Do not block the entrance to a wasps nest. The wasps will get agitated and immediately start trying to find another way in and more importantly.....OUT!  Wasps in properties that have their exits blocked will chew their way out, usually to the inside of the house. Now we've got a problem and what should have been an easy extermination now becomes much more difficult.

Also, please don't set fire to the nest or nest entrance. You may kill a few, but you will set off their defensive mechanism and people are going to get stung. During the day, most of the wasps are out foraging so setting fire to the nest won't kill them. When they get back they'll get confused about where their home is and as their numbers steadily build they'll become a worse problem than before.

You could try a D.I.Y. wasp treatments from the local hardware. Some of these are effective but you will need to be able to see the entrance to the nest and you're going to have to get close. If you don't have the correct protective clothing, doing this can result in a serious attack. Aggressive German wasps will attack you just for being within 10m of their nest.

The best option is a professional pest controller. We apply a powder to the entrance of the nest that will kill the wasps in the nest as well as the foraging wasps as they return to the nest. Once the nest has been treated and the wasps exterminated we recommend you leave it in place. The nest was built there because it was a good place. Wasps don't re-use old nests. If you remove a treated nest, the location becomes free for another queen to build a nest another year. Also, other nests nearby will know the location of the treated nest and will investigate from time to time to see if there is an opportunity to raid it. When they enter the treated nest they will come in contact with the powder and occasionally enough is taken back to the neighbouring nest to kill that one as well.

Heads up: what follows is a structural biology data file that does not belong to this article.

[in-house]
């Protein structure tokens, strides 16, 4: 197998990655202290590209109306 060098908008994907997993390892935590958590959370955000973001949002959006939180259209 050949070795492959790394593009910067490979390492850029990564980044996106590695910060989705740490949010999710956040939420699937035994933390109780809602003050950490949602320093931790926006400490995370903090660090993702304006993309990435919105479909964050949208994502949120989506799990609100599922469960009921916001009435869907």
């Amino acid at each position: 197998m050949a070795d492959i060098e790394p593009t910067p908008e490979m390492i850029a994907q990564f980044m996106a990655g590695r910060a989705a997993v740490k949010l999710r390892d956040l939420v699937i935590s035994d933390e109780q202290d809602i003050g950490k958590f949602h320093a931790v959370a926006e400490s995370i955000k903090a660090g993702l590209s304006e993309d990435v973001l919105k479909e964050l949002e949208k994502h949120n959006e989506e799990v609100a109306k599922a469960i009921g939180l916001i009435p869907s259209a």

The team at Bug King/Chimney King

p.s. If you've got a problem honey bee nest/swarm, contact the local bee-keepers association. They will usually relocate it for free.






Friday, 10 August 2012

Views from the top....#1

When you're on top of roofs sweeping chimney's you get some superb views.


OK.......not the best view we've seen but a good one to start with.


We're going to start a new series of photos, taking pictures of some of the views we get from the rooftops while the Chimney King guys are getting covered in soot.

Good old Rangi as viewed from Newmarket


This is from Newmarket, close to the shopping centre and looking east out to Rangitoto and over the causeway. Notice the tree in the foreground, this really blocks the owners view....that extra bit of height makes all the difference.

More great views to follow.

The team at Chimney King / Bug King.

www.bugking.co.nz       www.chimneyking.co.nz

Tuesday, 31 July 2012

Do ultrasonic pest repeller's work. It would be great if they did???

You know those ultrasonic, electromagnetic, ionic rodent and cockroach repellent thingy's you plug in the wall. Do they work?


The short answer is no!......so why not?


Well without getting to technical........the ability for animals to quickly acclimatise to repeated stimuli is well known.

What this means is that you may get some temporary relief from the problem but before you know it the pests are going only going to treat these products as soothing background music. Something that provides an assurance that everything's OK as they go about their daily tasks.

If these products worked then we'd be using them, they don't, so we don't.

Please be aware: the Australian Government Consumer Watch body the ACCC forced a brand of these products off the market as they had no effect on the pests that they claimed to drive out of the home. This company sold this product to 450,000 consumers. If the company had not withdrawn the product from the market they would have been faced a fine of many hundreds of thousands of dollars.

This product is now on the market in New Zealand


If you want a real solution to your rodent problem, please feel free to call the team at Bug King.


The team at Bug King / Chimney King


www.bugking.co.nz     www.chimneyking.co.nz